March 27, 2012
Borton's Blog: Eye on the O
One of the most dizzying success stories regarding Michigan football over the past several years involves the dramatic change in last year's defense. It's been quantified, dissected and lauded through an upbeat offseason. But what did the Wolverines sacrifice offensively to make those sumo-sized gains on the "D?"
The answer is, not much. Without question, new offensive coordinator Al Borges and all of Michigan's players had to adjust, and there were some rough patches. There were also statistical falloffs, and one number everybody agrees needs to diminish in 2012 - Denard Robinson's 15 interceptions.
The Wolverines had to learn a new system. Borges had to learn what blend of what he wanted to do and what the Wolverines were best at doing could produce the most effective mix.
He sought out spread gurus with whom to consult. He moved Michigan closer to the pro style that it will eventually re-adopt. But he also wasn't so stubborn that he ignored winning games in the here and now for the changes to come.
He's already acknowledged Michigan will be more spread than pro style this season, because it's what Robinson does best. That doesn't mean the power attack gets ignored. It won't be. But Brady Hoke, Greg Mattison, Borges and the rest of the men flipping the switches and pushing the buttons enjoyed every one of Michigan's 11 wins last season.
They'd like that many again, or more.
Anyway, here's a refresher course on the comparisons from 2010's offensive numbers to those in Hoke's first season in the big office. Michigan went from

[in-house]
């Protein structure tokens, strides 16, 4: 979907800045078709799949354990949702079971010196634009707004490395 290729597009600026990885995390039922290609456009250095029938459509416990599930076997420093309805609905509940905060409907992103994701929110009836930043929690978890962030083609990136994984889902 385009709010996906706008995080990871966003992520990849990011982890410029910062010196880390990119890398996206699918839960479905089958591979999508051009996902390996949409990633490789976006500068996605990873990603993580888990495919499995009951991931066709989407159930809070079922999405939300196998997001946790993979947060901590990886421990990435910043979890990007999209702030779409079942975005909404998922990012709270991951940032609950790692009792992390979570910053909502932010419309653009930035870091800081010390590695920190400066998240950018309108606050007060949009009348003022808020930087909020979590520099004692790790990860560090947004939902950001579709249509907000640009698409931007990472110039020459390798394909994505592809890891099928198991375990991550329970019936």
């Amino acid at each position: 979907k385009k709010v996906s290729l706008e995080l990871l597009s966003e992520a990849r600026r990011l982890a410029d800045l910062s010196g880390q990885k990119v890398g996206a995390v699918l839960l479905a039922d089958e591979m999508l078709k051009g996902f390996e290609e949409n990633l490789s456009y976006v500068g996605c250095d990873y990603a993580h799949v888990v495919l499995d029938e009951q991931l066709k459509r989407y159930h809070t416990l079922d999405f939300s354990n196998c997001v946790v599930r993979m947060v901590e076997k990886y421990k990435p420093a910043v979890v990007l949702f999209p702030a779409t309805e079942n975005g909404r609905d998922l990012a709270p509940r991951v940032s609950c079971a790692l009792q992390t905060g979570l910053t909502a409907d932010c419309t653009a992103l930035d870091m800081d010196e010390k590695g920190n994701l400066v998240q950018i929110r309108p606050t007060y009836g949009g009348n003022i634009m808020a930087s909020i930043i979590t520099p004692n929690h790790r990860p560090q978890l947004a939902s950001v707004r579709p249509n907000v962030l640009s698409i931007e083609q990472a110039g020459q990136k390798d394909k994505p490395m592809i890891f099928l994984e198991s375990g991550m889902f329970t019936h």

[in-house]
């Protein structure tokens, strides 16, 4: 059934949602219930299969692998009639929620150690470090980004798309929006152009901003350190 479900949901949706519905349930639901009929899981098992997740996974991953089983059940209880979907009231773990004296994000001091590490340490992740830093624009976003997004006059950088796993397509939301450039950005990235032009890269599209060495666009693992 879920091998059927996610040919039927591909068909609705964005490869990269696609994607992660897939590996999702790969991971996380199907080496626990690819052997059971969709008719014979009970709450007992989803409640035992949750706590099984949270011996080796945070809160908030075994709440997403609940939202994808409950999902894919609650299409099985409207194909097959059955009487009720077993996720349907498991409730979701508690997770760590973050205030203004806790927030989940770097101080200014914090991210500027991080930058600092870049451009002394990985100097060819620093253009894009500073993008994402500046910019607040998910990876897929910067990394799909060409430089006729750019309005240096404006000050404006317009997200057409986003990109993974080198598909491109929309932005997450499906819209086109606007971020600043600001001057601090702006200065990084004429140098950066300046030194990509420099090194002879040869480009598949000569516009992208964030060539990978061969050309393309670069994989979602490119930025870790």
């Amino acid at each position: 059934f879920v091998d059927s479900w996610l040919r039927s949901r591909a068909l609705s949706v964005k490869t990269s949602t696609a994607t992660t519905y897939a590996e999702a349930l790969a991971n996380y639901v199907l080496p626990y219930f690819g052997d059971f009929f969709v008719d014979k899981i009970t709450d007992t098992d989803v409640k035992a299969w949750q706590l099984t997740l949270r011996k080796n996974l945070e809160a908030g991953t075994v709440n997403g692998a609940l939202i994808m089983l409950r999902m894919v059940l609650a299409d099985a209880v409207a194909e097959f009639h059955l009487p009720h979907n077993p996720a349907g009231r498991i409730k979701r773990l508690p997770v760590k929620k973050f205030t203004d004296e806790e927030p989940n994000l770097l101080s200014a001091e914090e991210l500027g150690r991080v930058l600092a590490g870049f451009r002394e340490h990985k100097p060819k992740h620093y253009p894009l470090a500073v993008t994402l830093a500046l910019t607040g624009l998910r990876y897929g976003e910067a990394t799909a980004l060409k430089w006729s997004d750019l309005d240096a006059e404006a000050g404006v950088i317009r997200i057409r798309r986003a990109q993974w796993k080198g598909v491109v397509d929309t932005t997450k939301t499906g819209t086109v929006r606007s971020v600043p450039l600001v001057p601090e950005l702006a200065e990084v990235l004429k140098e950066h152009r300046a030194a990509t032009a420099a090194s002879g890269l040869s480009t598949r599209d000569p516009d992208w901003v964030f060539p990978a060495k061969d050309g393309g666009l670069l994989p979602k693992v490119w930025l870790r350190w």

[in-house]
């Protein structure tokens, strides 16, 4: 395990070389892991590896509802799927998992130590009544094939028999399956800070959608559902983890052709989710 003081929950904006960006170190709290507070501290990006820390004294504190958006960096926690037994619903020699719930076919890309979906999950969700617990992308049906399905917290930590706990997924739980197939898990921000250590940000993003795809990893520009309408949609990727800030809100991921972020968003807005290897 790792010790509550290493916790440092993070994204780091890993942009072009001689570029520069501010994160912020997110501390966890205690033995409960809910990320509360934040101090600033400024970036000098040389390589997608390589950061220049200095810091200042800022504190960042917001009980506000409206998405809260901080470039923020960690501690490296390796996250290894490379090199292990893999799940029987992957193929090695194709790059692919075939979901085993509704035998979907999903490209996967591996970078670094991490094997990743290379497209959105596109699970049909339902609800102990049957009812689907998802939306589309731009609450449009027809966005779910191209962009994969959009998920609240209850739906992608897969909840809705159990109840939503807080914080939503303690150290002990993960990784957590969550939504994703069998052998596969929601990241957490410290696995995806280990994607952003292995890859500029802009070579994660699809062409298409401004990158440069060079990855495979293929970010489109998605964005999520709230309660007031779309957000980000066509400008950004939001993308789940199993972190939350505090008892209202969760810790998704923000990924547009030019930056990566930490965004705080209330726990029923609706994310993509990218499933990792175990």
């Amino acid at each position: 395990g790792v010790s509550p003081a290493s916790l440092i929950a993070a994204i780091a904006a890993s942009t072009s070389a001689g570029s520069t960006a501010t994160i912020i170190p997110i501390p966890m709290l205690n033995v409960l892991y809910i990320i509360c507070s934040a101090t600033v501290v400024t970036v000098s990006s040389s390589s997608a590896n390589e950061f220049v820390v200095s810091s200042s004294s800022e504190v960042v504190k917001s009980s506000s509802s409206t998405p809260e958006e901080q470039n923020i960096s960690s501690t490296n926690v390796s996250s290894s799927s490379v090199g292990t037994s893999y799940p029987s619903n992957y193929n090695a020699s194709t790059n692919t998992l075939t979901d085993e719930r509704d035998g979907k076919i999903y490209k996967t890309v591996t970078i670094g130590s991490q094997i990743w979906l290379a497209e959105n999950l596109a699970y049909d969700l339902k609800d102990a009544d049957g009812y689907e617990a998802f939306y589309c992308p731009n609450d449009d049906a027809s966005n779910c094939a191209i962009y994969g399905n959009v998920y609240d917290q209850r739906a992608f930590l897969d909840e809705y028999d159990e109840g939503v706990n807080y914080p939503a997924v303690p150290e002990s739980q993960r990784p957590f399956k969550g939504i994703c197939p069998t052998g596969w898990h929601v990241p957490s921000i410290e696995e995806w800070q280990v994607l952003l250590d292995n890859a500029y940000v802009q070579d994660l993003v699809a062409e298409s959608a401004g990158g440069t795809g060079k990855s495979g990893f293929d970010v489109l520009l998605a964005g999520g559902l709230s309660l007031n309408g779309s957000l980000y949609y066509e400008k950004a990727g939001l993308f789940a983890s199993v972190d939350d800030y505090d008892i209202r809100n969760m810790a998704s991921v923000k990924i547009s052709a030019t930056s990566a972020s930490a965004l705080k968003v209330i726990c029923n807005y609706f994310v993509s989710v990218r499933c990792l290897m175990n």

• No. 13 in the nation in rushing offense (238.54) to, well, No. 13 in the nation in rushing offense in 2011 (221.85).
• No. 36 in passing offense (250.15) to No. 93 (182.85).
• No. 23 in passing efficiency (145.97) to No. 40 (139.20).
• No. 8 in total offense (488.69) to No. 42 (404.69).
• No. 25 in scoring offense (32.77) to No. 26 (33.31).
• No. 109 in turnover margin (-.77) to No. 25 (.54).
In other words, there was certainly some statistical giveback, in terms of pure numbers. At the same time, crucial elements were nearly a wash or actually improved.
Michigan became significantly better in the all-important turnover category, the combination of taking care of the ball and taking it away advancing dramatically. Another big bottom line involved averaging roughly half-a-point more per game in 2011 than 2010.
That's with a more deliberate offense, one not obsessed over scoring as quickly as possible. Some dismiss the time-of-possession statistic out of hand, but it's indisputable that when the opponent doesn't have the football, it's not scoring.
Borges & Co. not only maintained a better average possession time than the immediate predecessor (31:15 to 27:10) and held opponents to far fewer plays (803, compared to 963 in 2010), it actually averaged more points in the process.
More points, plus dramatically greater points prevention, equals 11-2.
If the turnover margin takes another jump (and No. 16 is acutely aware of the necessity in that area), who knows
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